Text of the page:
Tom Hanks slams the ‘woke’ trend of rewritting classic books for ‘modern sensitivities’

Tom Hanks  (PA)
Tom Hanks (PA)

Tom Hanks has said he will boycott books edited for “modern sensitivities”.

The actor’s comments come after publisher Puffin’s recent announcement that books by the late Roald Dahl were being rewritten to edit out any offensive language.

Words such as “fat” and “ugly” were removed, with alterations to segments concerning race, gender and mental health so the books “can continue to be enjoyed by all today”.

The decision sparked debate with many hitting out against the move and calling it “woke”.

Hanks, who released his debut novel, The Making of Another Major Motion Picture Masterpiece: A Novel, earlier this month, has now shared his concerns.

A number of Roald Dahl books have been edited to remove ‘offensive language.' (Nick Fewings/Unsplash)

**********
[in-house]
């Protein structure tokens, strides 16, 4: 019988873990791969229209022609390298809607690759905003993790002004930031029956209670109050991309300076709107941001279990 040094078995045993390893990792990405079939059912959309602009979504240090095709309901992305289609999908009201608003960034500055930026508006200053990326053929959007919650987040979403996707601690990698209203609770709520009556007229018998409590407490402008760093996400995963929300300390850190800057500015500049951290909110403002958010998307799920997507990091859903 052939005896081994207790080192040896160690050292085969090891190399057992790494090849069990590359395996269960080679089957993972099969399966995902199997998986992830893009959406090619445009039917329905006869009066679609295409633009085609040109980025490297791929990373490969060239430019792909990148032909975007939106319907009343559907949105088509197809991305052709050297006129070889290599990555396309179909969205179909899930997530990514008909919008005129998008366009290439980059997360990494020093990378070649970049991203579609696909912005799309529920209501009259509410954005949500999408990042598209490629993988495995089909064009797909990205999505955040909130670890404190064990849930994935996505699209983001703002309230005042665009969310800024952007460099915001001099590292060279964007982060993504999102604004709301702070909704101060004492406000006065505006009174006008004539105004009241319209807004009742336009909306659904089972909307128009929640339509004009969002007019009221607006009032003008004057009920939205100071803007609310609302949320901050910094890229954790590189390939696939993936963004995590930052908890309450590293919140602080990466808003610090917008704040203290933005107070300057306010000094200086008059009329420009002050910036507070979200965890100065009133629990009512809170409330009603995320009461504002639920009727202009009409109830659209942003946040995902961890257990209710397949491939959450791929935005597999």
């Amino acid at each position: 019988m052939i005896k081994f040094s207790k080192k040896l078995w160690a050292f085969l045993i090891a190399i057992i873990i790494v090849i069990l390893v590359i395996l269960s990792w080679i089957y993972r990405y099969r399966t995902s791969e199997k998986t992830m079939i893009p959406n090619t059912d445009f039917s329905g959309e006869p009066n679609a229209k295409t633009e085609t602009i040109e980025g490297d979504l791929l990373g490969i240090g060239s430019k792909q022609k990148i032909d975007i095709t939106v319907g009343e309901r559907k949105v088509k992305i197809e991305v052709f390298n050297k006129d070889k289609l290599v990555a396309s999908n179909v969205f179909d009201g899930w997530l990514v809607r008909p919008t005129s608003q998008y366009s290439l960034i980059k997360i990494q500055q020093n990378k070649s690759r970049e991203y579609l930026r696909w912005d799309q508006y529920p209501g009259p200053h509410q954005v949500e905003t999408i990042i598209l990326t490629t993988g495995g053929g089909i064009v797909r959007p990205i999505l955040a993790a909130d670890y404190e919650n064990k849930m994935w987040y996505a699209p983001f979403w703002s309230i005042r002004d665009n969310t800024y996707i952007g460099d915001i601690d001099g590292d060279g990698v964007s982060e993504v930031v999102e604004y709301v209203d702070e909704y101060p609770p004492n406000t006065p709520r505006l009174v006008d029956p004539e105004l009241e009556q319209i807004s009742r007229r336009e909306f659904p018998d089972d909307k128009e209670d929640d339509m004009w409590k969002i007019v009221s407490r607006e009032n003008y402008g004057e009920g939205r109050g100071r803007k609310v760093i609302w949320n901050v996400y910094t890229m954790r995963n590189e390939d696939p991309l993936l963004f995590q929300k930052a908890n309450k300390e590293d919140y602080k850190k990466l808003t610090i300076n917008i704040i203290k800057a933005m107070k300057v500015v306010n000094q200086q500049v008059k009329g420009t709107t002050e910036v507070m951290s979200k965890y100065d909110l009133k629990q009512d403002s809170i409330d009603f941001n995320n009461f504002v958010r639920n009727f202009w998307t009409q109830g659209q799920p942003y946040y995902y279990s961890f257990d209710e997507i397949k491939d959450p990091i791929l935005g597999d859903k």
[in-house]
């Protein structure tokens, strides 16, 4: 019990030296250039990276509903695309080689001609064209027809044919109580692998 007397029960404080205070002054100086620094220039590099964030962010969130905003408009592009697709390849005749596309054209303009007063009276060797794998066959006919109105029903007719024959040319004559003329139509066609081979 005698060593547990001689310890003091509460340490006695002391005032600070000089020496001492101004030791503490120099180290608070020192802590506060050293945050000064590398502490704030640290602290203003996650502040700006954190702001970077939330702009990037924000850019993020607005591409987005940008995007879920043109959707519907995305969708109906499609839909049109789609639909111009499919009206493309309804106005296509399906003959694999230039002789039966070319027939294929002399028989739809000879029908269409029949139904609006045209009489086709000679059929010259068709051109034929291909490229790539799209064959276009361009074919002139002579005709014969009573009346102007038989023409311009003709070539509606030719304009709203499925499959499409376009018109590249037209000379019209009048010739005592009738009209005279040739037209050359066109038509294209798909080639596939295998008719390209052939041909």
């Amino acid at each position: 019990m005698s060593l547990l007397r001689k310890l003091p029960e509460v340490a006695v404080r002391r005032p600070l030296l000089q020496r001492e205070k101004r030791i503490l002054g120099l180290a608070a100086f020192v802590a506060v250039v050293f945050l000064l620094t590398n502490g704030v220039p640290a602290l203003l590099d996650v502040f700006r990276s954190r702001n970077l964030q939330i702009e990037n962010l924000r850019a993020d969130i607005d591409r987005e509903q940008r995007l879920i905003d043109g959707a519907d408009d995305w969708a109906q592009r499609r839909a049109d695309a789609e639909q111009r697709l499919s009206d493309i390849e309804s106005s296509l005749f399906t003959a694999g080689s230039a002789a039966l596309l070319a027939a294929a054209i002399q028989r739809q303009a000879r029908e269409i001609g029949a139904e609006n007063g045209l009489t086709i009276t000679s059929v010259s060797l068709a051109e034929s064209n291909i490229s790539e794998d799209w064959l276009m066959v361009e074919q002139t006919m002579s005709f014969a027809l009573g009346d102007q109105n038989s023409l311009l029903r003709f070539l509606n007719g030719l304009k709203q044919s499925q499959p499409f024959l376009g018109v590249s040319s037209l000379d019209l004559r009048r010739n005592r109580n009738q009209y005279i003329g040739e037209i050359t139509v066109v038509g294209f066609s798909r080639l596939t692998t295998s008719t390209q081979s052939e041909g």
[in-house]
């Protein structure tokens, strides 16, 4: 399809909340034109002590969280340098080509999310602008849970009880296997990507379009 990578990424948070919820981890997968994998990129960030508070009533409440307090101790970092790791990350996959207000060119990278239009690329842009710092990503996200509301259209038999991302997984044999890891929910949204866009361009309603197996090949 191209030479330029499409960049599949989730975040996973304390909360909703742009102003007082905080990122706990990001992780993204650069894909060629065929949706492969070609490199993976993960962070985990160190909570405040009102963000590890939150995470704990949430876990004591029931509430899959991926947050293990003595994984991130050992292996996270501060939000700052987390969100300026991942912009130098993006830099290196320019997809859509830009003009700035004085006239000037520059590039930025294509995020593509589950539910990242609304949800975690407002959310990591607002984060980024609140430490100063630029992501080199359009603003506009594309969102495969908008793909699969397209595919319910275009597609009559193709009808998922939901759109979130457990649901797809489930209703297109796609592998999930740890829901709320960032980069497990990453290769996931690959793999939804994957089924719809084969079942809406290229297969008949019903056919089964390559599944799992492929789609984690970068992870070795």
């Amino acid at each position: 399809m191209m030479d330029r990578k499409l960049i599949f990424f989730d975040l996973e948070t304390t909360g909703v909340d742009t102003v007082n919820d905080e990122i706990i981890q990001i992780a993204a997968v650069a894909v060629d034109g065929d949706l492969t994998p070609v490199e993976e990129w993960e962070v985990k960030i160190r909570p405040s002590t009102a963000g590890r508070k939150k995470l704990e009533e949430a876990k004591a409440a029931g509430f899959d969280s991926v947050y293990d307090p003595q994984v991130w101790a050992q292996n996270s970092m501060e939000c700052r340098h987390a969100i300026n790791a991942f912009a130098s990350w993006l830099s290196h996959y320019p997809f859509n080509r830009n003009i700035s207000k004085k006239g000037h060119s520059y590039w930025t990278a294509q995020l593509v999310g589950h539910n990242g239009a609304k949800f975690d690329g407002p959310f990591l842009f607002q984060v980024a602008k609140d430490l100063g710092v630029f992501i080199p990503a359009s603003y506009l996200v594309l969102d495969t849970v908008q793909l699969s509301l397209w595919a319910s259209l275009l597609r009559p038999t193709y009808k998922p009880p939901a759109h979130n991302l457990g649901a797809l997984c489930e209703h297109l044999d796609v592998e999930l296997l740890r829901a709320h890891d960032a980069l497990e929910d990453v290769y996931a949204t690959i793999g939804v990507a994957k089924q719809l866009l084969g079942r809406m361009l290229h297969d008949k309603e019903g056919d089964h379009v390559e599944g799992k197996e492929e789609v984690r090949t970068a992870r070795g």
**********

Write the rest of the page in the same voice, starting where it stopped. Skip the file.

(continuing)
A number of Roald Dahl books have been edited to remove ‘offensive language.' (Nick Fewings/Unsplash)

He said: “Well, I’m of the opinion that we’re all grown-ups here. And we understand the time and the place and when these things were written.

“It’s not very hard at all to say that it doesn’t quite fly right now, does it?”

“Let’s have faith in our own sensibilities here, instead of having somebody decide what we may or may not be offended by...” he continued.

“Let me decide what I am offended by and not offended by. I would be against reading any book from any era that says ‘abridged due to modern sensitivities.’”

According to a synopsis of Hanks’ new book, it’s “a wildly ambitious story of the making of a colossal, star-studded, multimillion-dollar superhero action film, and the humble comic book that inspired it all.”

Following the backlash from the censoring of classic works of fiction such as Matilda and Charlie and the Chocolate Factory, Puffin UK announced it would produce uncensored versions of Dahl’s stories.

The publisher said it had “listened to the debate” and understood there were “very real questions around how stories can be kept relevant for new generations”.